Does Ten Things I Hate About You challenge assumptions about relationships or simply affirm those offered in The Taming of the Shrew?
Readings on the gender roles and relations in The Taming of the Shrew have changed throughout the years as the social norms surrounding gender have changed. While for years audiences enjoyed the portrayal of traditional gender roles with the men dominating their subservient wives and with Petruchio taming away Katharina's "shrewishness," modern audiences are understandably uncomfortable with such an unequal portrayal of marriage. In modern productions of the play, it is more common to play Petruchio's taming as a semi-ironic act, with him and Katharina playing at and mocking the traditional roles rather than actually subscribing to them.
Though Ten Things I Hate About You does not rely on such dated and uncomfortable tropes for its gender relations, it does still have several thematic similarities to its source material. For one, women are viewed as prizes to be won in both the play and film; consider how Cameron and Joey talk about Bianca. She is clearly a status symbol as the most beautiful girl in the school. In Kat's case, Patrick will even get cash if he wins her affection. The competition to woo a woman to gain her as a prize, as well as the status that comes with her, is a central plot point and theme in both works. Additionally, by ending the story with Kat and Patrick's reconciliation (and the probability that they will become the kind of high school couple that Kat despises), the theme of changing and taming oneself for love is definitely present.
Still, while the film relies on these tropes for plot purposes, one could definitely make the argument that they are also challenged. When Bianca philosophizes about "like" and "love" with the very quotable line "I like my Sketchers, but I love my Prada backpack," she is not only demonstrating the shallowness of her character, but also making some commentary on the absurdity of teenage romances. How could people who ponder so heavily their feelings on material objects be taken seriously about their relationships with other humans?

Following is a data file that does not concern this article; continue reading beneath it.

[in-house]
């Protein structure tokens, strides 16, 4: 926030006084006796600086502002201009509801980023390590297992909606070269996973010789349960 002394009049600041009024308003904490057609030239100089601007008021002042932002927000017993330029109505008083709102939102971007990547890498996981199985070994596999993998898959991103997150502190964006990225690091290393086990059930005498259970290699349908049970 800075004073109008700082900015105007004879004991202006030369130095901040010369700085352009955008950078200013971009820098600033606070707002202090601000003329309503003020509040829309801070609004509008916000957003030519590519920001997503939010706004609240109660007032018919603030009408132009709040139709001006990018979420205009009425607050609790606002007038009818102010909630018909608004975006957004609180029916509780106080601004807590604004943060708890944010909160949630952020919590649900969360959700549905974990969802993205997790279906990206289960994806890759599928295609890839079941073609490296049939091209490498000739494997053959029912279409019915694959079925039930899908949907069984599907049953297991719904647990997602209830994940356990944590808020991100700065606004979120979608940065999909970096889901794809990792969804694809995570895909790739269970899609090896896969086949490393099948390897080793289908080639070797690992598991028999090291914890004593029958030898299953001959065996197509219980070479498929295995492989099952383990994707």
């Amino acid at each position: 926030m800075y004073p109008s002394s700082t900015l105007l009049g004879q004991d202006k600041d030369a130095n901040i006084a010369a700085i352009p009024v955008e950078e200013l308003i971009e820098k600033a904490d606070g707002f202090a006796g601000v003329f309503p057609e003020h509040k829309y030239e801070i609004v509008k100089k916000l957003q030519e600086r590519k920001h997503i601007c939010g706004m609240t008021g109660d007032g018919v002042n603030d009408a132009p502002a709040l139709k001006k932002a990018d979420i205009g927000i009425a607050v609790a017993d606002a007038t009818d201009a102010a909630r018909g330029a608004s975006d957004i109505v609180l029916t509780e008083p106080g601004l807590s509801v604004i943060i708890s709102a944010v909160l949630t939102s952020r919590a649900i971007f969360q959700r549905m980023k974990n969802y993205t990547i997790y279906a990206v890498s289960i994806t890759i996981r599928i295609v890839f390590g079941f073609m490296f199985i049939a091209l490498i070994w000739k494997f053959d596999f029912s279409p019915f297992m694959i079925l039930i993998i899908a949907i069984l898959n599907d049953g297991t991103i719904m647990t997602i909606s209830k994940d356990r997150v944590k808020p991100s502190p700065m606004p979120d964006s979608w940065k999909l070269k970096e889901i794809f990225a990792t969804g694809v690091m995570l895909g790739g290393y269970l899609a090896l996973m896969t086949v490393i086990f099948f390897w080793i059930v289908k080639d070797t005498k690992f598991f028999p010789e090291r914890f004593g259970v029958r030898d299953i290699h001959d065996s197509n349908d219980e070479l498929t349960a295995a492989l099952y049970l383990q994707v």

Another point in the film's favor is that Cameron is portrayed as more "pure at heart" than Joey, who clearly is only looking for sex with Bianca. The audience roots for Cameron and it is definitely a satisfying moment for feminism when Bianca defends her own honor and Cameron's by punching Joey in the nose after he knocks Cameron down. This flipping of gender norms definitely challenges traditional roles.
Finally, the reconciliation of Kat and Patrick can also be understood as challenging the norms and expectations society has for them. After all, even though their rough edges have been smoothed out, it seems to have been a mutual decision to do so. It's also important to note that Patrick has changed and opened himself up significantly as well, telling Kat where he really was during his secret summer and letting his "tough guy" act drop in front of her. This mutual letting down of barriers is far from the taming of Katharina in the play, which is clearly one-sided. Overall, I would argue that the film challenges the gender roles of The Taming of the Shrew.